Sometimes, one subjected to what he considers as unjust treatment, would see himself defending someone caught in a similar situation. In so doing, though, he could see similarity where there could be difference. It is how a Tarzan is advocating lawless, better still unrestrained, freedom to broadcast anything anyhow.
In our youthful exuberance, perhaps even impetuosity, we had read, sang and praised Chairman Mao’s maxim of using unconstitutionality to achieve constitutionality. Coup makers who disrupt, destruct and destroy for self at the expense of others, do find solace in that. But that has nothing to do with freedom. Freedom in servitude is a joke. It is unsustainable and would fizzle out under the slightest weight of rightness.
It is what broadcasting piracy is about. When some feel voicelessly squeezed out without legitimate frequency to broadcast what they see as essential, critical and liberating content, they resort to piracy. Others, though, may be pirating frequency, doing it mischievously or for selfish gains.
JOY FM was piracy as was Radio EYE. The one difference was that the former had the support of government, which later contrived legitimacy for the station by ridiculously saying all frequencies were naturally assigned to GBC. With that nonexistent authority, GBC had reassigned one to JOY FM, said they of congress.
Now hear this. That same frequency, 99.7 FM, had, before JOY FM, indeed, been assigned to ‘Voice of Legon’ (now ‘Radio Univers.’)The station was the radio broadcasting training laboratory for students of the University of Ghana, School of Communication Studies, who were studying that subject. It was being actively used by the training institution when the powers that were handed it over on a silver platter to JOY FM.
Radio EYE was different. It was operated by a citizen who felt he had been a spectator for too long and had been unfairly prevented from exercising a fundamental citizen responsibility. That duty was owning and operating a broadcasting frequency. To him, the deprivation of the right to communicate needed to be illegally flouted in fulfilment of a constitutional right.
By that argument, the broadcasting regulation legislation everyone has been advocating for, would be moot. It would be unneeded; because, operators would be allowed to flout it with no consequence. Ours is a motherland national character of spending a chunk of our resources on making laws that would never be implemented.
Whatever regulation was enforced to shut Radio EYE was so applied in a pseudo democracy in which everyone else who was not a member of the governing congress people was excluded. One was shut out of owning a piece of the national frequency spectrum to air dissent. Conforming was the unwritten prerequisite for being allocated a frequency to broadcast.
As a motherland, there is no simple specific law regulating broadcasting. Content of radio and television range from garbage to the best that could be found anywhere beyond our borders. Owners operate on the basis of a friendly government syndrome, by which a national communications authority ministerial whim has been made to usurp the mandate of a national media commission constitutional body.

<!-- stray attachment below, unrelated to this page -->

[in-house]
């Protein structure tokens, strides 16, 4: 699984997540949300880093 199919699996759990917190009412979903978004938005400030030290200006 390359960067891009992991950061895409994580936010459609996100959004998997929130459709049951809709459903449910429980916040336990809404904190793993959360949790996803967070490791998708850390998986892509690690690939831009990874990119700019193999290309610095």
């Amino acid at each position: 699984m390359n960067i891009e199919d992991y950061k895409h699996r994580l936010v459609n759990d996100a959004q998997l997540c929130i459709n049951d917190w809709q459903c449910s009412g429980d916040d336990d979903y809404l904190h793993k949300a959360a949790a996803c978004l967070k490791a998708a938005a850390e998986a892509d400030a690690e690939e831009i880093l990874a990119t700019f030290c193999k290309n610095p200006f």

Our governments regard the broadcasting frequency as goodies, spoils, or booty, successfully wrestling power fairly or foully; with ninety per cent, or thereabouts, having gone to the congress fold. They almost exhausted whatever was available over the five-year period1995-2000, when the sharing initially happened. By the time they left in 2000, virtually all identified frequencies were gone into their members’ laps. Osonomma picked up the crumbs between 2001 and 2008. And, thereafter, it has been mopping up by whoever of whatever.
Since the beginning of the sharing, compatriots have had to taste freedom sourly. Statements such as the Tarzan one, don’t seem to give hope for any sweetness anytime soon. It suggests no clear way in which compatriots would ever taste sweet airwaves freedom.
What appeared an unbridled desire to commercialise in the distribution of broadcast frequencies, appeared to have guided the process of their issuance in the ‘liberalisation’ of the airwaves in the mid-1990s. Despite the sometimes inconsistencies between commercialising and liberalising, we don’t seem to have minded the friction as we keep pressing on with money over quality and everything else.
Rightly, it is argued, the NMC should be the body that issues and regulates broadcast frequencies. It has been a personal crusade some may consider over-flogged by me. That may be so; but without that arrangement, closing stations and other related unwanted developments would continue to be associated with quality broadcasting in the motherland for years to come.
Personally, I see myself as having failed to discharge a responsibility to the motherland. To date, I have been unable to fulfill the constitutional duty of conscientiously exposing beneficiary owners of the frequencies operated by radio and television stations in the motherland. That should be a simple duty of a university teacher of communication studies. The exposure should help understand better how, for example, JOY FM was allowed to hijack the 99.7 frequency. Maybe someone of the youthful would do that.
By Kwasi Ansu-Kyeremeh